The European banking sector has been especially beaten up over the past months. The debt crisis and the uneasiness of the euro have created plenty of pessimism towards many European banks. However, one bank has stood out above all else and has continued to grow at a feverish pace.
Banco Santander (STD) looks to be one of the safer and more promising investment opportunities in the financial sector in Europe. Founded in 1857 with a market cap of $89 billion, STD is the largest bank in the euro-zone by market capitalization. The bank offers a wide array of financial services in Europe, Latin America and the United Kingdom.
Let's take a look at some of the pros and cons of STD:
Pros: (Q1 2011 Financial Report)
- Currently yields a 9.1% dividend.
- P/E of 7.8.
- Highly diversified; more than 40% of profits come from Latin America.
- Latin American profit increased 26.8% yoy.
- 10% decrease in loan loss provisions.
- Conservative banking practices. Fiscally responsible.
- Recently acquired stake in Polish bank Zachodni WBK.
- European profit decreased 14.1% yoy and U.K. profit decreased 2.2% yoy.
- Operating expenses up 13.2% in recent quarter.
- Unrest and economic stagnation in Spain.
- Dragged down by sinking PIGS debt crisis.
- Appears to move in the general direction of the Euro, regardless of the fact that majority of profits derive from outside the Euro zone.
- Stiff competition in the Spanish banking sector.
Amid all of the growing uncertainty in the euro-zone, Banco Santander has continued to grow and strengthen its prospects for the future. The bank has diversified its holdings and is experiencing robust growth within Latin America. Lending in 2011 Q1 was up in Brazil, Mexico and Chile at 18%, 29% and 17%, respectively. It remains poised to benefit from continued growth in Latin America and in Europe when the debt crisis is resolved. Its acquisition stake in the Polish bank Zachodni also will help Banco Santander as it moves forward, Zachodni profit was up 15% yoy and total income was up 6% yoy. (Zachodni Q1 2011 Report)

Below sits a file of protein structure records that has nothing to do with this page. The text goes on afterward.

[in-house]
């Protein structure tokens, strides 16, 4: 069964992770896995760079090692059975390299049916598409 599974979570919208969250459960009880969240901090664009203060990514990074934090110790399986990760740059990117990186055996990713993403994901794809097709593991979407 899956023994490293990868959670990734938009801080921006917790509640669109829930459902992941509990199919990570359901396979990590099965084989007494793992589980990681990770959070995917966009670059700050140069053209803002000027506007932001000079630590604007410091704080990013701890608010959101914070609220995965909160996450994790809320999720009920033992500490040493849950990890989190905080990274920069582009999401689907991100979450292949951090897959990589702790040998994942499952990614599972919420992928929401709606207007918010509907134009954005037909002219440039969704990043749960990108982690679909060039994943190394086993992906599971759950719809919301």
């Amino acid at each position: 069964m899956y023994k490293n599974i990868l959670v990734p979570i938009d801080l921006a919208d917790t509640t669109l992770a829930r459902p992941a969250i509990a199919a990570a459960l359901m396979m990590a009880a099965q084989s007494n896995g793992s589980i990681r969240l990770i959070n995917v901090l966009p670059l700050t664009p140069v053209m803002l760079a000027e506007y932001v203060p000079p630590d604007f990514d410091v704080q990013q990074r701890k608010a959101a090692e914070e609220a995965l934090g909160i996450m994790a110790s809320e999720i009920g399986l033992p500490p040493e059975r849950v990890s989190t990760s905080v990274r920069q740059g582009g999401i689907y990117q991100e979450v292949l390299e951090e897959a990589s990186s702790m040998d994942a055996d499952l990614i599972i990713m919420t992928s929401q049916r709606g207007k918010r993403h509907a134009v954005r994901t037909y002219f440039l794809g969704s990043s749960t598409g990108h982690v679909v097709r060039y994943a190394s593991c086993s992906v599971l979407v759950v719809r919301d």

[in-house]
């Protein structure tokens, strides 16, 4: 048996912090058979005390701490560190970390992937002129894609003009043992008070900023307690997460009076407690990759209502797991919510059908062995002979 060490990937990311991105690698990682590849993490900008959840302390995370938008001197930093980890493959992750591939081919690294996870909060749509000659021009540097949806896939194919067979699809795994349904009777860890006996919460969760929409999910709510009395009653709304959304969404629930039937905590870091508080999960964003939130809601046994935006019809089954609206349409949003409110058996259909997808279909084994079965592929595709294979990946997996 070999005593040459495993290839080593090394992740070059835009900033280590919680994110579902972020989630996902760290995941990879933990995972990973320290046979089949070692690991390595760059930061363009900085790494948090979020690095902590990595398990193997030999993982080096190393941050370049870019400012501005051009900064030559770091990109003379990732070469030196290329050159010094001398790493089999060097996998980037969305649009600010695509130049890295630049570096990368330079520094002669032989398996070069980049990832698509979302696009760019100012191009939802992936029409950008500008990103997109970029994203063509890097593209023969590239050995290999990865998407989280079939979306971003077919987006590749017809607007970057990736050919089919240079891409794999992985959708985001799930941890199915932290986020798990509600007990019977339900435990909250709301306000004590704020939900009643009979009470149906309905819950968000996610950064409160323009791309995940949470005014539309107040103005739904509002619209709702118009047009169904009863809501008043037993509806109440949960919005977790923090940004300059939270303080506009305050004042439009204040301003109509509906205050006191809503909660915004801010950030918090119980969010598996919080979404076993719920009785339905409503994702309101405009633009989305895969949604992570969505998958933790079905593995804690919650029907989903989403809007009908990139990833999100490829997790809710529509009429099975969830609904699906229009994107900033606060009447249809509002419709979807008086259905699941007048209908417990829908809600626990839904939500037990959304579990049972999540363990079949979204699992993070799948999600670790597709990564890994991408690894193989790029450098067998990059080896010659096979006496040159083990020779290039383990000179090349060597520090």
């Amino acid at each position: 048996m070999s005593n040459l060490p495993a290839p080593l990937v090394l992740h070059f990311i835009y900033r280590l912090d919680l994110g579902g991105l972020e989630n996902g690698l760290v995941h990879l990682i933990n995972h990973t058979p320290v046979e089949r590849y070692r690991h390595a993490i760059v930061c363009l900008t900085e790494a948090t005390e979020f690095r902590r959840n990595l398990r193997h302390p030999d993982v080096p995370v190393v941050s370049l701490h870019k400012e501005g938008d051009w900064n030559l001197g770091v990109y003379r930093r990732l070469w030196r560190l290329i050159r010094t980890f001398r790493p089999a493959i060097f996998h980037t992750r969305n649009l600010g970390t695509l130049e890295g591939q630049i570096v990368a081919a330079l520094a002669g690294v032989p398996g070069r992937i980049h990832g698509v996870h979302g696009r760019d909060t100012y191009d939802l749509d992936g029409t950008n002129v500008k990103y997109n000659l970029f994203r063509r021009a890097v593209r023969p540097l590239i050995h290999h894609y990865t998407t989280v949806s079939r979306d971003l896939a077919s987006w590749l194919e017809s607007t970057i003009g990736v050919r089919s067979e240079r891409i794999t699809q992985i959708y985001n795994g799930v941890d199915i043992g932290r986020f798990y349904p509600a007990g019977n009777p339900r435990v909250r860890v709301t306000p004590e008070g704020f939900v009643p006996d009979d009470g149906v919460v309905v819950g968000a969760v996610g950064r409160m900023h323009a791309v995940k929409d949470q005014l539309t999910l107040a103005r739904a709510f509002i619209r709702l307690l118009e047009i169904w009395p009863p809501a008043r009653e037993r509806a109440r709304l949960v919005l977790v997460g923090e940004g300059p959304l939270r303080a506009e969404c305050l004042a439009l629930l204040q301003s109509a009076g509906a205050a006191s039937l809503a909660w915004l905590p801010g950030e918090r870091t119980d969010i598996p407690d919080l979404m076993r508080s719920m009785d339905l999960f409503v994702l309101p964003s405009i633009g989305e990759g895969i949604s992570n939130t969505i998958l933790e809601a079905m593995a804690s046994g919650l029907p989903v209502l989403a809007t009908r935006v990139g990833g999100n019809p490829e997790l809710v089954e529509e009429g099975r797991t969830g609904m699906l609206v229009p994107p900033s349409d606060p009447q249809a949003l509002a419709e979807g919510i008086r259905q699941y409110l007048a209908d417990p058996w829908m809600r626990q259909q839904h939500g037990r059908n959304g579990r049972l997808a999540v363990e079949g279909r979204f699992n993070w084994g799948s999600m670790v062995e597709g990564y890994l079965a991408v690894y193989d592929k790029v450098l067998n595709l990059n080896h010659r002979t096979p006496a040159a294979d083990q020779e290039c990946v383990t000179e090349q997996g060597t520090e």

There are certain areas that investors must be cautious of, however. Growth in continental Europe and the United Kingdom is decreasing/stagnated and that poses serious drawbacks when evaluating future growth prospects. Competition within Spain from other banks will remain an obstacle towards growth in the future, yet STD remains diversified enough not to rely solely on Spain. The bank has remained profitable, yet it is also prone to setbacks (in the short term) in bailout negotiations in other PIGS countries.
For riskier investors, National Bank of Greece (NBG) appears to have more potential upside, yet there remains plenty of uncertainty over the outcome of the debt crisis. The Irish banking sector also looks to be riskier and rockier to invest in than STD. Both Allied Irish Banks (AIB) and the Governor and the Company of the Bank of Ireland (NYSE:IRE) are not as diversified internationally as Banco Santander and subsequently are more prone to economic stagnation in their home countries. The risks in NBG, AIB and IRE far outweigh those associated with STD and the solid yield it sports.
To conclude, STD looks poised to benefit from an eventual economic upswing within the euro-zone. The bank pays a large dividend of 9.1% that is among the largest in the financial sector. It also trades for very cheap multiples with a P/E of less than 8. STD remains a good stock to own in the present because of its dividend yield and in the future because of its international diversification in Latin America and Europe.
As Europe recovers and Latin America continues to grow, expect STD to remain poised to benefit from the upswing.
Disclosure: I am long NBG, STD.